Heinz Default Swaps Rise to Record on Berkshire, 3G Capital Deal
Credit-default swaps protecting HJ Heinz Co.’s debt soared to a record high after Warren Buffett’s Berkshire Hathaway Inc. and Jorge Paulo Lemann’s 3G Capital agreed to buy the ketchup maker for about $23 billion.
Five-year credit-default swaps on the Pittsburgh-based company’s debt climbed 130 basis points to 173.4 basis points at 4:31 p.m. in New York, according to prices compiled by Bloomberg. That’s about four times the level of the contracts before the deal was announced.
The transaction will be financed with cash from 3G affiliates, plus the rollover of existing borrowings, and is valued at about $28 billion including debt, according to a statement today. Berkshire will spend about $12 billion to $13 billion on the deal for the maker of Ore-Ida potato snacks.
“Looks like the deal will involve approximately $5 billion in new debt which would almost double Heinz’s debt load,” Anthony Valeri, a market strategist at San Diego-based LPL Financial that oversees $350 billion of assets, said in a telephone interview. “I think the CDS move reflects uncertainty over exactly how much more levered Heinz will be after the transaction.”
Heinz’s $300 million of 1.5 percent notes due March 2017 dropped 2 cents to 98.8 cents on the dollar, to yield 1.8 percent, at 4:30 p.m. in New York, according to Trace, the bond- price reporting system of the Financial Industry Regulatory Authority.
“Heinz bondholders experienced a major St. Valentine’s Day letdown after a deal was struck to take the company private,” Gavan Nolan, an analyst at Markit Group Ltd., wrote in a report.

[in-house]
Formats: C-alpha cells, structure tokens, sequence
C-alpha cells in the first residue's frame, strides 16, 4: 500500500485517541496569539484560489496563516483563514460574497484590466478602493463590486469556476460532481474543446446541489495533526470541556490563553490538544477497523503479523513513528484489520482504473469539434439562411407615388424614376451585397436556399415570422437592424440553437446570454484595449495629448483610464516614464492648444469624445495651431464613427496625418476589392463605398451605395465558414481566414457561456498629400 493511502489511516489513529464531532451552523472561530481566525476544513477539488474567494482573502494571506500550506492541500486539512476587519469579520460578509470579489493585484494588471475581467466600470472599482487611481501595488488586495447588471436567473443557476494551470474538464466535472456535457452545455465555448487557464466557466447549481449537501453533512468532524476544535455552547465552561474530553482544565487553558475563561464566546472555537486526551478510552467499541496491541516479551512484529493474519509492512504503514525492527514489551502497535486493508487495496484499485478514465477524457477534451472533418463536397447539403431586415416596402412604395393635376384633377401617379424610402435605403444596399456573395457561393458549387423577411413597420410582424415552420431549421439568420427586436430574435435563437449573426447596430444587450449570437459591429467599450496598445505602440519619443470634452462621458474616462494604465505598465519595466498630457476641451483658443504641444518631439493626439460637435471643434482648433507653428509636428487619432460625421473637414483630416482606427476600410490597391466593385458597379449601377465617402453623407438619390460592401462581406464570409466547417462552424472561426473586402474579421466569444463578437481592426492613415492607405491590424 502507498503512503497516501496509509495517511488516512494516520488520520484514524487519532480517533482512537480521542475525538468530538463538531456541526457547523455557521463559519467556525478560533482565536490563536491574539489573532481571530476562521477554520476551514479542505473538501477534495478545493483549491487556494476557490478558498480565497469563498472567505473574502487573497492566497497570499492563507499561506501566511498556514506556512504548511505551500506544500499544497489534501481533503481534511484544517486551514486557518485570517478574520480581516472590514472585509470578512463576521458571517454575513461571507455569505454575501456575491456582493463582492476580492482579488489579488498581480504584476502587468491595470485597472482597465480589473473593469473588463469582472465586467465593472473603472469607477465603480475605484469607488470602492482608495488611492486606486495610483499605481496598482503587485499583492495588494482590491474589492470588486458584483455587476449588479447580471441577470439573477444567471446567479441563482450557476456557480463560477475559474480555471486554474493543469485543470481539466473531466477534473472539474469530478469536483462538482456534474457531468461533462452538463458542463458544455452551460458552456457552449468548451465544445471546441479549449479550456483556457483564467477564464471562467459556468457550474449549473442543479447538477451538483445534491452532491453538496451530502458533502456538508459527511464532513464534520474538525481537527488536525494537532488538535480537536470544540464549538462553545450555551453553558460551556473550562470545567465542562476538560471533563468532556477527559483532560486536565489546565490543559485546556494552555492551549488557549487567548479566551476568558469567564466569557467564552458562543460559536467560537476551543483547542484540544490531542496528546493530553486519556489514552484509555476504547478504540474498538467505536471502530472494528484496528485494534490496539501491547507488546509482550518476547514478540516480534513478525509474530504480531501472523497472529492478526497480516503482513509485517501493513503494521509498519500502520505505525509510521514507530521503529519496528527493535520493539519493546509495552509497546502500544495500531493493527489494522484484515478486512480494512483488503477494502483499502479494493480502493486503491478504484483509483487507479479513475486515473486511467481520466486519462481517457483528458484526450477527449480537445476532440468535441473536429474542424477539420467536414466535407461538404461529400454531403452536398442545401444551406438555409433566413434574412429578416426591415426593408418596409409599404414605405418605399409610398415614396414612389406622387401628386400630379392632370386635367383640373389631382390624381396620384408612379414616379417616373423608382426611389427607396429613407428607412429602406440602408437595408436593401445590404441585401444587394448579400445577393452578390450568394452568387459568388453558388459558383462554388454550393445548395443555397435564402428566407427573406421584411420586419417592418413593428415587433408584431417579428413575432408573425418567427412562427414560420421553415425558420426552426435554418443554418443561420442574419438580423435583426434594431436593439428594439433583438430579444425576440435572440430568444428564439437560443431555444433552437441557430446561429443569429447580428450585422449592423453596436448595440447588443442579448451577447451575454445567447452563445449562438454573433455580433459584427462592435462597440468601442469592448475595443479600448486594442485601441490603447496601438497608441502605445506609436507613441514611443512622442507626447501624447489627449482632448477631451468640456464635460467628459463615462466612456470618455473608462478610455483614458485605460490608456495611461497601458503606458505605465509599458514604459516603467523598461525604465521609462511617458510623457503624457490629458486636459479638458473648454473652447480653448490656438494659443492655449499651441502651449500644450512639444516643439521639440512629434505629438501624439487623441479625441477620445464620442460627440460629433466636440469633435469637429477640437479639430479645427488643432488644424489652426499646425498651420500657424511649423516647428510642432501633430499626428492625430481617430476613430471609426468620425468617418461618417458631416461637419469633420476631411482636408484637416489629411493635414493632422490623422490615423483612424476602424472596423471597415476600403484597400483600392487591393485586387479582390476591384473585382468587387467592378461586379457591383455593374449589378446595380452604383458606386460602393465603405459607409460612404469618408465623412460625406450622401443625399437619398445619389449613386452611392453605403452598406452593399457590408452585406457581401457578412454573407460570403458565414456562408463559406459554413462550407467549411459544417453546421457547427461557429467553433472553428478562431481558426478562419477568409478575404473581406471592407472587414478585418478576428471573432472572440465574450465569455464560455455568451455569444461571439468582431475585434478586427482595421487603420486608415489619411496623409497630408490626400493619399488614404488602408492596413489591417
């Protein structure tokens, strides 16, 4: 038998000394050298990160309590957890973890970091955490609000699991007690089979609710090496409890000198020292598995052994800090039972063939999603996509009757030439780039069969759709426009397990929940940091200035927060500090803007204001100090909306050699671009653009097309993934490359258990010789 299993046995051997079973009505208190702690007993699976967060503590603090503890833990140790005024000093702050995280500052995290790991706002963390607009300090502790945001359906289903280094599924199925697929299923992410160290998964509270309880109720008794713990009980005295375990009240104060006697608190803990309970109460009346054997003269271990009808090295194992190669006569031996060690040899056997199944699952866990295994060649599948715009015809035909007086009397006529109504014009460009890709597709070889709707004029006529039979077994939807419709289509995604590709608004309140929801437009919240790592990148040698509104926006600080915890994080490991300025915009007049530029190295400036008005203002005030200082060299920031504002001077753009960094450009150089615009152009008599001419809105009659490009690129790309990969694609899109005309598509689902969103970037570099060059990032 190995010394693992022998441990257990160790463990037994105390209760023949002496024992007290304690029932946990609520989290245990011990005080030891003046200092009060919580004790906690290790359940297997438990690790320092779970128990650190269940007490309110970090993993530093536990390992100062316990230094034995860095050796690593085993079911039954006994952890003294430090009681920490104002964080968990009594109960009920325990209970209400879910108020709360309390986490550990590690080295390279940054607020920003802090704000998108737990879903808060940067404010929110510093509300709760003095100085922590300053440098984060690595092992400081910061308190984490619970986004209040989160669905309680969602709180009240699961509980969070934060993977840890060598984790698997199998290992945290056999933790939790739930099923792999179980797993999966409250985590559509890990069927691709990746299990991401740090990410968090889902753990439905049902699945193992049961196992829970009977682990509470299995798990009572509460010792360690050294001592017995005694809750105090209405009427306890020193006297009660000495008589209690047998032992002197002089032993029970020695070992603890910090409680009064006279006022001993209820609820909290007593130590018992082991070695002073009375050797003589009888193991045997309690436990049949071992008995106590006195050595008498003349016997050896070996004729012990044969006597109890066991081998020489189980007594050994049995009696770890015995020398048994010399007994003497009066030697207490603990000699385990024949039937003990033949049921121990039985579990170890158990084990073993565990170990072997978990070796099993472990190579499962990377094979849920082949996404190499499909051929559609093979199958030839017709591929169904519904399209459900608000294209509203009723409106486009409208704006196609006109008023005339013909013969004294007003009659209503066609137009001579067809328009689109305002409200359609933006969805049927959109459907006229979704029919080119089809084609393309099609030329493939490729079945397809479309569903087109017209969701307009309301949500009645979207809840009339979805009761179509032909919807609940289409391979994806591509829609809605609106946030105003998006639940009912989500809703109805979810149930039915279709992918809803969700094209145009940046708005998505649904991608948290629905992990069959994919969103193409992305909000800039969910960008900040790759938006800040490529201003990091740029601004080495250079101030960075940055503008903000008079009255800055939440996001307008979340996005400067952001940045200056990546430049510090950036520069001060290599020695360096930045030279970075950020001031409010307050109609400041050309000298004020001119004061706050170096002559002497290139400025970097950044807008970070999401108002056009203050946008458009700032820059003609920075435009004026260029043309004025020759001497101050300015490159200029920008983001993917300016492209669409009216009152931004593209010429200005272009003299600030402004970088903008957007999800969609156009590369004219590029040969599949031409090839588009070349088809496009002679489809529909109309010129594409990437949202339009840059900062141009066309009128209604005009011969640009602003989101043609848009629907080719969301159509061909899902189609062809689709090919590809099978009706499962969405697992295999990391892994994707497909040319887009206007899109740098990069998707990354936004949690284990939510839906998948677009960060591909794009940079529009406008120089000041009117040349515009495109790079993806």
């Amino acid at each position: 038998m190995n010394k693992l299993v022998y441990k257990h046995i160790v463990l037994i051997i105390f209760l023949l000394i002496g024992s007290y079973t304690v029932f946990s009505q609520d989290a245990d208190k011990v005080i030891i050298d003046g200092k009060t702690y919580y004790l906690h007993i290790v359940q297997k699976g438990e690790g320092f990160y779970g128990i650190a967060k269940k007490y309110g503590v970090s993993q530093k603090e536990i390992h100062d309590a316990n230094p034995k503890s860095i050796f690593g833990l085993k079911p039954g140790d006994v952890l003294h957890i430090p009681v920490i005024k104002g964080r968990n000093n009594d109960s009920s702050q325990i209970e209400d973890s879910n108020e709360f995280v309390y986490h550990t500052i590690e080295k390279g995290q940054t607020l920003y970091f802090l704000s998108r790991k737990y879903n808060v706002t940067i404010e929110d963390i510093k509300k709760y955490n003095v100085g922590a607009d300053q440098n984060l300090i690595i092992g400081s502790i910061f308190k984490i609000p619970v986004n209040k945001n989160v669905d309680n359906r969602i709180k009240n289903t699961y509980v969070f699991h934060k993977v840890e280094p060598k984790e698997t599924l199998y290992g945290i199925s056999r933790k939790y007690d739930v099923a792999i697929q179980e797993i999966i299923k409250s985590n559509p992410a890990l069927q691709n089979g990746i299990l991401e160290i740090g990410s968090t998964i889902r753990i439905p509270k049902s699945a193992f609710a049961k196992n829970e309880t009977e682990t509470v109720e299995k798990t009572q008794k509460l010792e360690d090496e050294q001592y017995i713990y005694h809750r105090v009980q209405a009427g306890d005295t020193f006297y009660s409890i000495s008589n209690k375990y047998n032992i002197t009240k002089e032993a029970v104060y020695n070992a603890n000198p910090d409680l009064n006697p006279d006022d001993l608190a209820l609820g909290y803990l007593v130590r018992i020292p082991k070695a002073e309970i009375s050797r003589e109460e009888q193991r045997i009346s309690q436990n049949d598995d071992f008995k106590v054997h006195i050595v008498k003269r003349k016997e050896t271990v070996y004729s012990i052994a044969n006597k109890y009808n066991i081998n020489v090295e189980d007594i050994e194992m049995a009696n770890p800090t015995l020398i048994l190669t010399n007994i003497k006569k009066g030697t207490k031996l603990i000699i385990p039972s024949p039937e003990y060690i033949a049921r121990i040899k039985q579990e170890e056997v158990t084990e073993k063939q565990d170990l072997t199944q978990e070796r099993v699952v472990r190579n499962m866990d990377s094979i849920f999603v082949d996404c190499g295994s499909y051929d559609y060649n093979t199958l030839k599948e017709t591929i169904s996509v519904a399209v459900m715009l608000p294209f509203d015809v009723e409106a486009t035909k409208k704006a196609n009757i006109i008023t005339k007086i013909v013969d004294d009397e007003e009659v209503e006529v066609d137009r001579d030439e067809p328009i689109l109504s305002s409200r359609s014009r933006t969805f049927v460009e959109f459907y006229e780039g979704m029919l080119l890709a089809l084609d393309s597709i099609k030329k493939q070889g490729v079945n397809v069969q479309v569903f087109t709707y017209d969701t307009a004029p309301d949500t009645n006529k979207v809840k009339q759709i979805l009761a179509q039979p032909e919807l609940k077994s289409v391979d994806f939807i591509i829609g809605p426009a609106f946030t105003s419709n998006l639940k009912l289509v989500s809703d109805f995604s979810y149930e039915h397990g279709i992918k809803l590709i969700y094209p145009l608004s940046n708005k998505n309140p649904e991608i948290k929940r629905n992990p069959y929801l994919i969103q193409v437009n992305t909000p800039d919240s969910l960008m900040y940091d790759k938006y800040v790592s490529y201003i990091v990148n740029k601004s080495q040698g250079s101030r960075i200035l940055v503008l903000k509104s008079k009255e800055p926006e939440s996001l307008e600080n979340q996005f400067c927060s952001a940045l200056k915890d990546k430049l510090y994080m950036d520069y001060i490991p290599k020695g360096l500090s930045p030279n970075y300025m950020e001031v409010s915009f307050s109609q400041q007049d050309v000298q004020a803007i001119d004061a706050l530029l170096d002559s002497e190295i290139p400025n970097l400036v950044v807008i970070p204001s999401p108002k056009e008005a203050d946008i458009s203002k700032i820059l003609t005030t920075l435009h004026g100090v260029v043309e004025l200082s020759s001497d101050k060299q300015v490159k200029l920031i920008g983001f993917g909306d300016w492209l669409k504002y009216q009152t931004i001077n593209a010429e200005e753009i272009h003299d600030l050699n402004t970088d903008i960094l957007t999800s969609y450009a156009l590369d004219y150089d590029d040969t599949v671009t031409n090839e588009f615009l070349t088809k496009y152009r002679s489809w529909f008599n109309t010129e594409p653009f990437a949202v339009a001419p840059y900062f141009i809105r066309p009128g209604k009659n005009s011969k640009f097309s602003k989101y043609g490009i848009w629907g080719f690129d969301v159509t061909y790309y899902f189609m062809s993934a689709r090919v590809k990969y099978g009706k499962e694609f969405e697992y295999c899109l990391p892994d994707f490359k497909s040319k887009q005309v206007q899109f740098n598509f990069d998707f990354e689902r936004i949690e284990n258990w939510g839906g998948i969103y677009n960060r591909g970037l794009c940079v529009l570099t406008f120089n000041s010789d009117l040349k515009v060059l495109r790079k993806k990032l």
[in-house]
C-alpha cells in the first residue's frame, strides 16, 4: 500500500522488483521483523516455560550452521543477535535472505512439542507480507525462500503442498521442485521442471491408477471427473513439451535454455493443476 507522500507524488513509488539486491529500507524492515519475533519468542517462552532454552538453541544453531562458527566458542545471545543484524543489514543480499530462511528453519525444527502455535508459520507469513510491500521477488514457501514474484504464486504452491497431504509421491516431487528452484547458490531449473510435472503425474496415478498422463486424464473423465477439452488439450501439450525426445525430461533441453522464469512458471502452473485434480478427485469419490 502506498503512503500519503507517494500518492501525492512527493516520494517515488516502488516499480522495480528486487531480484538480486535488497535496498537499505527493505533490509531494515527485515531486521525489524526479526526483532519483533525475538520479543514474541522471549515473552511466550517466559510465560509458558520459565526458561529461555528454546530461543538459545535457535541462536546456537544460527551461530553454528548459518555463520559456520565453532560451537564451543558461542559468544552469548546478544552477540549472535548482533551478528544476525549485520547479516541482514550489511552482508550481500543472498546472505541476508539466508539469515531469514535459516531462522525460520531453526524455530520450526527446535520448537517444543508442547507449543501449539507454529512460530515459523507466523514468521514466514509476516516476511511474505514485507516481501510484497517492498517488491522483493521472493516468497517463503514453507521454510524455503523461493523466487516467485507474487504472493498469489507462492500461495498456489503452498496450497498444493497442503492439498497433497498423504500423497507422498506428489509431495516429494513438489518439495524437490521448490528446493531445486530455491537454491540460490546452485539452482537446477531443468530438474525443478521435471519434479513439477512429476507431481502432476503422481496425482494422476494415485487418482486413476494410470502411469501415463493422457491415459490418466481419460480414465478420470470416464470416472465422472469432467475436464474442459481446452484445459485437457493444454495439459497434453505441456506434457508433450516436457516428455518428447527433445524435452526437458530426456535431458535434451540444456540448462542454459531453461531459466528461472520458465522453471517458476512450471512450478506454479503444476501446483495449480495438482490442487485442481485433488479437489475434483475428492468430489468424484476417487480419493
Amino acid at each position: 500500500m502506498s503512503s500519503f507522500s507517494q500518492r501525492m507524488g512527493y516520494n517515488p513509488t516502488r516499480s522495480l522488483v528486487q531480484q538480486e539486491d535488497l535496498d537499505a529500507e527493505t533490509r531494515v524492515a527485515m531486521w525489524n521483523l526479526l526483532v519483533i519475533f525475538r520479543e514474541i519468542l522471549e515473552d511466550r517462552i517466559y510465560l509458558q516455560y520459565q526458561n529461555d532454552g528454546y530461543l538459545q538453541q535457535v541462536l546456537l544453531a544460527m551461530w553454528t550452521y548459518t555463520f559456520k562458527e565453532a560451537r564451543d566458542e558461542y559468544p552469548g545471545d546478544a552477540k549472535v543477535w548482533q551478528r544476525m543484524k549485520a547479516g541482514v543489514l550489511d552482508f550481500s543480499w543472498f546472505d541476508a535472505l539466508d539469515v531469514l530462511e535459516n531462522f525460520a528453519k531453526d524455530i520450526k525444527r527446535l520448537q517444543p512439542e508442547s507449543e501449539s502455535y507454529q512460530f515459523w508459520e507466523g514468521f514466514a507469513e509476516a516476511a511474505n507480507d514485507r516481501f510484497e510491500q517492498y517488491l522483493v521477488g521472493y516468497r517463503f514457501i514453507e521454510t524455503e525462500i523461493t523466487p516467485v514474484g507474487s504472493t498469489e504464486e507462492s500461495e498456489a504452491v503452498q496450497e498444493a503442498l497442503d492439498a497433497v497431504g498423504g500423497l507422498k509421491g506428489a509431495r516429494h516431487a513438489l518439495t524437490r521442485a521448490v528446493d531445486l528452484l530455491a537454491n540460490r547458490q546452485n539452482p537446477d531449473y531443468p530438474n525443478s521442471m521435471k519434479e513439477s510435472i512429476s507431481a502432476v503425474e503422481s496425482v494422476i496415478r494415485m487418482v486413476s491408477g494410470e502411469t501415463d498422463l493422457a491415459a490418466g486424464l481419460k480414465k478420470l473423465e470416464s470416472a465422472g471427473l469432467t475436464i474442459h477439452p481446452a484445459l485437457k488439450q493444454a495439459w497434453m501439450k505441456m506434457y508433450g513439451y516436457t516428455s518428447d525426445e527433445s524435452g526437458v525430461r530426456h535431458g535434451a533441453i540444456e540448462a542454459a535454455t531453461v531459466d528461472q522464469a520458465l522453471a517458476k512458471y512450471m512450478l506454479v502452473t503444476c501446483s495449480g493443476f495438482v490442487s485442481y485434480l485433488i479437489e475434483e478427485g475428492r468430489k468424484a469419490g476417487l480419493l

A gauge of U.S. corporate credit risk held as gross domestic product slumped in the euro area and as initial jobless claims fell in the U.S.
The Markit CDX North American Investment Grade Index, a credit-default swaps benchmark that investors use to hedge against losses or to speculate on creditworthiness, rose 0.03 basis point to a mid-price of 85.9 basis points at 4:53 p.m. in New York, according to Bloomberg prices.
The credit-swaps index typically rises as investor confidence deteriorates and falls as it improves. The contracts pay the buyer face value if a borrower fails to meet its obligations, less the value of the defaulted debt. A basis point equals $1,000 annually on a contract protecting $10 million of debt.
The risk premium on the Markit CDX North American High Yield Index increased 0.3 basis point to 435.5 basis points, Bloomberg prices show.
Eleven issuers have defaulted globally so far this year, a report from Standard & Poor’s said today. Eight of the companies were based in the U.S., two in Europe and one in the emerging markets.
Some of the reasons for defaults were distressed exchanges, missed payments and bankruptcy filings, the report said.
The average relative yield on speculative-grade or junk- rated debt rose 3.4 basis points to 504.2 basis points, according to Bloomberg data.
High-yield, high-risk debt is rated below Baa3 by Moody’s Investors Service and less than BBB- at S&P. A basis point is 0.01 percentage point.
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